t – metric tonnes.
t/d – tonnes per day.
t/y – tonnes per year.
Tableland – Large elevated region with a relatively low relief surface.
Tailings Storage Facility – Confined area, natural or man-made, that is suitable for depositing the material that remains after the treatment of ore.
Talus – Deposit of large angular fragments of physically weathered bedrock that is usually at the base of a cliff or steep slope.
Talus Slope – In geology it defines a pile of rocks that accumulates at the base of a cliff, chute, or slope.
Taphonomy – Study of what happens to a fossil from the time of deposition to the time that the fossil is discovered.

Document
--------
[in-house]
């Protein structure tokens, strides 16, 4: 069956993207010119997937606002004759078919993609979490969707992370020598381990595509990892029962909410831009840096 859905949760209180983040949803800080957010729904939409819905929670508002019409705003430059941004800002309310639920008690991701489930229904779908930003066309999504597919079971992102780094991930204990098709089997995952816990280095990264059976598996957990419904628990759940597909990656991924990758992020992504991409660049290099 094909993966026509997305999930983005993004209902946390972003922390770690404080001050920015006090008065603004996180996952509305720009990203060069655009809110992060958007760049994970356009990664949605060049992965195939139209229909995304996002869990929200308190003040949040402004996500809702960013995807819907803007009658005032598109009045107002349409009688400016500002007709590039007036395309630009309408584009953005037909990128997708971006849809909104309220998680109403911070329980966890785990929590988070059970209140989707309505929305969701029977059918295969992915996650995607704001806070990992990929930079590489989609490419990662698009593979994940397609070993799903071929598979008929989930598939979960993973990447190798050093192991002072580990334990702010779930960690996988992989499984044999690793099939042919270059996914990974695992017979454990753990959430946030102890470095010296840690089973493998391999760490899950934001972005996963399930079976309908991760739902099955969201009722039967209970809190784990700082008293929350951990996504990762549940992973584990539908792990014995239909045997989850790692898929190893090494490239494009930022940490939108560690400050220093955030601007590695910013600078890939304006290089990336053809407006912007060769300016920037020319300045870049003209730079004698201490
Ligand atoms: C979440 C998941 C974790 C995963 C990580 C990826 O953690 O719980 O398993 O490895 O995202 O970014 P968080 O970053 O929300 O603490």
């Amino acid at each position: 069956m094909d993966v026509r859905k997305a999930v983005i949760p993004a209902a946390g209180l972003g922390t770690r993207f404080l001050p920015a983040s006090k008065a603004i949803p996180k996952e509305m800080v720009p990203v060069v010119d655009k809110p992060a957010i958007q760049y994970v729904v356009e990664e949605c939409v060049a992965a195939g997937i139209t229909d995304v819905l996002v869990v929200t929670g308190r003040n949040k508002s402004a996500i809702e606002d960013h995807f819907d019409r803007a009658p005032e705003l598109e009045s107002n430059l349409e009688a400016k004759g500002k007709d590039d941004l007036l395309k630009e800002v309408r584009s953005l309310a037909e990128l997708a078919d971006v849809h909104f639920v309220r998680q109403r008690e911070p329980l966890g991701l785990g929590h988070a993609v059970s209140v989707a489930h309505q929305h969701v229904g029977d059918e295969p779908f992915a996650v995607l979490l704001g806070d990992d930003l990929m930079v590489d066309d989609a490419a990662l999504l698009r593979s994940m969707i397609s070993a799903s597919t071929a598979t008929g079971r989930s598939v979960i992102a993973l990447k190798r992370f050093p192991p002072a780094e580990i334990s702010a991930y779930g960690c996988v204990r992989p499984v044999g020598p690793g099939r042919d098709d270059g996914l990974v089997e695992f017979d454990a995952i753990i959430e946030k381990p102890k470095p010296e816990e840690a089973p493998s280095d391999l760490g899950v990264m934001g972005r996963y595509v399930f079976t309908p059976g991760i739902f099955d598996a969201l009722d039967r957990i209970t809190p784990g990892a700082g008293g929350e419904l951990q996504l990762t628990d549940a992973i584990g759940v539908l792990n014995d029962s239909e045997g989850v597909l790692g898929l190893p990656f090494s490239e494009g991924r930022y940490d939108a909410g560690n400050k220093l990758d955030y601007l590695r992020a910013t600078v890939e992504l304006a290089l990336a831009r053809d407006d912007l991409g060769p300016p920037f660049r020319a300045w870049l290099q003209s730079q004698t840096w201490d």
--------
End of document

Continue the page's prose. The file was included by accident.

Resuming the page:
Tar Sand – Sandstone containing the densest asphaltic components of petroleum which is the end-product of evaporation of volatile components or of some thickening process.
Target – Object at which a survey sighting is aimed.
Tectonics – Study of the movements and deformation of the crust on a large scale including epeirogeny, metamorphism, folding, faulting, and plate movements.
Tectosilicate – Mineral with a three-dimensional framework of silicate tetrahedra. The most common form of minerals in the earth’s crust which include quartz and feldspar.
Temperature Log – Log of the temperature of the fluids in the borehole A differential temperature log records the rate of change in temperature with depth and is sensitive to very small changes.
Tephra – Rock fragments and particles ejected by a volcanic eruption.
Terminal Moraine – Sinuous ridge of unsorted glacial till deposited by a glacier at the location of its farthest advance.